Damage from Haiti's catastrophic Jan. 12 earthquake may be twice the value of the country's annual economy, Latin America's main development bank said Tuesday.
A report by three Inter-American Bank economists found last month's earthquake to be more devastating than the 2004 Indian Ocean tsunami was for Indonesia, and five times deadlier than the 1972 earthquake that leveled Nicaragua's capital.
Economists Eduardo Cavallo, Andrew Powell and Oscar Becerra estimated the magnitude-7 quake wrought damage worth between $8.1 billion and $13.9 billion.
Haiti produced only $7 billion worth of goods and services in 2008, according to the World Bank.
"This is just an assessment of damage; it gives no indication of the amount of money to get the country back as if nothing had happened," Cavallo told The Associated Press by phone.
He said an ongoing assessment will be needed to determine the total amount Haiti needs to rebuild.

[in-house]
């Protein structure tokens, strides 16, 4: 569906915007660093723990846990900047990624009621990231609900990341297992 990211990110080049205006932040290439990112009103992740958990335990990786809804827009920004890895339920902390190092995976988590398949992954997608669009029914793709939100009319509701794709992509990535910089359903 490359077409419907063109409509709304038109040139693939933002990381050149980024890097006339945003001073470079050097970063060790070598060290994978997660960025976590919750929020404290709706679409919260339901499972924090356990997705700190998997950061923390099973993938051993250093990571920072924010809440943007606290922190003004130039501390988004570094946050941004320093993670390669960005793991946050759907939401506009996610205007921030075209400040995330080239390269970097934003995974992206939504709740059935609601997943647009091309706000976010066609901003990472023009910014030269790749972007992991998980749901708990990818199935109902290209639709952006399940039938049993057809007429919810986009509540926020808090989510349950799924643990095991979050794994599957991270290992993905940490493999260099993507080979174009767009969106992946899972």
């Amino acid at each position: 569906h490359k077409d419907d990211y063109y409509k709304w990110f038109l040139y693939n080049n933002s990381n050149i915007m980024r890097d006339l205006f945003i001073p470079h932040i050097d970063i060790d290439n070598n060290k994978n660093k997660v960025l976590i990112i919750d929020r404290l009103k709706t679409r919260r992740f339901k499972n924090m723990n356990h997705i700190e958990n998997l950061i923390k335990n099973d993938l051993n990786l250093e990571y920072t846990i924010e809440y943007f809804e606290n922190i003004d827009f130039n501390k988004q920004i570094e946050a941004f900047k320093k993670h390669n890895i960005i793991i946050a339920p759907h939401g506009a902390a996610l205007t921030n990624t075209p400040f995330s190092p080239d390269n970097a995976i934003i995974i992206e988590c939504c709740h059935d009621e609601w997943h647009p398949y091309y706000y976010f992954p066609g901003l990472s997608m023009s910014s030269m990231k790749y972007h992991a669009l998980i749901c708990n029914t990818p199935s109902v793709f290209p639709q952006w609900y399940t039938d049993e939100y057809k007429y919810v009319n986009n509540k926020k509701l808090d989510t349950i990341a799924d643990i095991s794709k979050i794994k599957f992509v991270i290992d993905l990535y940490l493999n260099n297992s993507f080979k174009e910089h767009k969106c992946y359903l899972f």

The authors used statistical models based on data complied from about 2,000 natural disasters since 1970 — taking into account estimated death tolls, levels of economic development and other factors — and they caution the study is preliminary.
They came up with a wide range of potential estimates, including one as low as $4.1 billion.
But because there is so little precedent for a disaster this size — killing more than 200,000 people and striking directly at the heart of the country's political and economic center — Cavallo said they believe the final figure will be closer to their highest estimates.
That is devastating news for a country whose economy was faltering before the disaster and is the Western Hemisphere's smallest per capita.
The Dominican Republic, which shares the island of Hispaniola with Haiti and has a similarly sized population, had a $46 billion economy in 2008.
Disasters on the scale of Haiti's quake tend to induce long-term poverty that is difficult to reverse.
In many of the countries studied after their disasters, the authors found, personal wealth remained 30 percent lower 10 years after the events even with large amounts of international aid.
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